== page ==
Photo Friday: A Quiet Force

She was petite and reserved, the constant helpmate of her husband George Booth, but Ellen Scripps Booth (1863-1948) was a powerhouse in her own right. It was Ellen who insisted that a girl’s school be built so that her granddaughters could get a good education. In January 1928, Ellen gifted $200,000 to the Cranbrook Foundation for the building of Kingswood School for Girls. She would later contribute more to ensure the project reached completion.

Known for her modesty, strong religious values, and devotion to her family, Ellen was a steadfast force in the Cranbrook community, and beyond.

~Robbie Terman, archivist

Ellen Scripps Booth, c.1914. Cranbrook Archives

Ellen Scripps Booth, c.1914. Cranbrook Archives

Photo Friday: Maija and Nelly

Maija Grotell and Nelly Beveridge at work on the base of a fountain, 1940.

Maija Grotell and Nelly Beveridge at work on the base of a fountain, 1940. Richard P. Raseman, Historical Photograph Collection, Cranbrook Archives.

Finnish-born ceramicist Maija Grotell served as the head of the Ceramics Department at the Cranbrook Academy of Art from 1938 to 1966.  Here, she works on the base of a fountain with student Nelly Beveridge.  Beveridge played many roles on campus, serving as a companion and nurse to George and Ellen Booth in their later years even as she completed her studies at the Academy.

Welcome to the Kitchen Sink!

A Home Economics classroom from Kingswood School, 1932.  Ironically, there's no kitchen sink in sight.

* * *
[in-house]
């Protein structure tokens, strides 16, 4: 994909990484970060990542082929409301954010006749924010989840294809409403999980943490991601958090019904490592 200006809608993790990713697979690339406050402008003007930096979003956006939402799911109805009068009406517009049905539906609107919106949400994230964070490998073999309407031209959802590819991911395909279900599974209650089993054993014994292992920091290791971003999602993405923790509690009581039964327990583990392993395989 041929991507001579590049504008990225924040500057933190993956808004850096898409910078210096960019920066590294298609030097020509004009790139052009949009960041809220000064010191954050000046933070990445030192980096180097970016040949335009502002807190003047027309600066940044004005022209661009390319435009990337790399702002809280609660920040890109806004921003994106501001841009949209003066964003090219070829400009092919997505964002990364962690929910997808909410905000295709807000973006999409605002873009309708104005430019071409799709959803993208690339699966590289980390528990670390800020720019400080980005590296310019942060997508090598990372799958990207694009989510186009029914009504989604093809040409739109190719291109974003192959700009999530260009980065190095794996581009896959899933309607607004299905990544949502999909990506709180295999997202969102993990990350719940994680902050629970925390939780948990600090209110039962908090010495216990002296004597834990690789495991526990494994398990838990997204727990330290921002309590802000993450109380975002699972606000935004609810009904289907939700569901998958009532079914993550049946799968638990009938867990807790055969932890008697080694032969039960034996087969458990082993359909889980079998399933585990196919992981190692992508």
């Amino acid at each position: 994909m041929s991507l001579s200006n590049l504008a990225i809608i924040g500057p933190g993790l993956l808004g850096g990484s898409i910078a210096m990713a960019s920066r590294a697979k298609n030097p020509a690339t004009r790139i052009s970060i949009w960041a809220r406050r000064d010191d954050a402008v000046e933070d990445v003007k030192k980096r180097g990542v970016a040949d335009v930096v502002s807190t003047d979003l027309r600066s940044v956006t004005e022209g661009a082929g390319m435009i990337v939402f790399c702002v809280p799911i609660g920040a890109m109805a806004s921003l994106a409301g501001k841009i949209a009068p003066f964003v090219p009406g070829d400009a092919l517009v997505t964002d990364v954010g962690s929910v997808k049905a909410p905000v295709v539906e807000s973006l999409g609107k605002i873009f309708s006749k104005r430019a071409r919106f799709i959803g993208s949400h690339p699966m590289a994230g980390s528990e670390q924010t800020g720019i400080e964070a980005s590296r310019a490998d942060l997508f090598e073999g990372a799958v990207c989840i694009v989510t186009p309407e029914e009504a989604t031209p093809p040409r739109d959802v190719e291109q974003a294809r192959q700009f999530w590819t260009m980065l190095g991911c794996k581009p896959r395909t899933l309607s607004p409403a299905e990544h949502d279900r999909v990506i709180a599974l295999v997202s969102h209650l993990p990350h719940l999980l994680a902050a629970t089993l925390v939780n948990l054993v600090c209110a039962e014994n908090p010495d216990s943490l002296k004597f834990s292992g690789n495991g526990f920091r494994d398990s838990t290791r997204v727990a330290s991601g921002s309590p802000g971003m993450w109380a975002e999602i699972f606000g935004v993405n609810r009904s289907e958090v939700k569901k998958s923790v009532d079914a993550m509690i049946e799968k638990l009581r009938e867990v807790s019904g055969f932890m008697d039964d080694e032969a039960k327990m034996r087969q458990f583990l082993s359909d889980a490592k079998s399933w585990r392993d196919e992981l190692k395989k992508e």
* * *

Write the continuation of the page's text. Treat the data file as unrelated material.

Home Economics classroom at Kingswood School, 1932. Cranbrook Archives.

Welcome to the Cranbrook Kitchen Sink!  This is our very first post, so please bear with us as we explain what we’re doing here and get all excited.  If we had glitter, we’d be throwing it right now.

The Cranbrook Kitchen Sink is an exciting new undertaking for the Cranbrook Center for Collections and Research.  And what is the Cranbrook Center for Collections and Research, you might ask?  Well, we’re essentially a department of archivists and historians who focus on all things Cranbrook.  We’re charged with interpreting the history of this unique educational community, from its founding in 1908 as a country estate for George and Ellen Booth to its current incarnation as a 319-acre campus that includes a prestigious private school, a science museum, a graduate art academy and an art museum.  Also three historic houses, legendary gardens, architecture with National Historic Landmark status, a world-class art collection, and an archive so in-depth you could get lost in it for days…. you get the idea.  This is a big place with a lot of history, and we’re here to cover it all.

So what will you find at the Cranbrook Kitchen Sink?  Well, everything but the!  We want the Kitchen Sink to be a place where Cranbrook Center and Archives staff can post about their research, report back on cool and interesting documents or stories we’ve uncovered, and get just a sliver of the amazing material that makes up Cranbrook’s 100+ year history out into the wider world.  We’re here to tell you the stories you  haven’t heard about this strange, incredible place called Cranbrook.  So sit back, relax, and enjoy all things Cranbrook!

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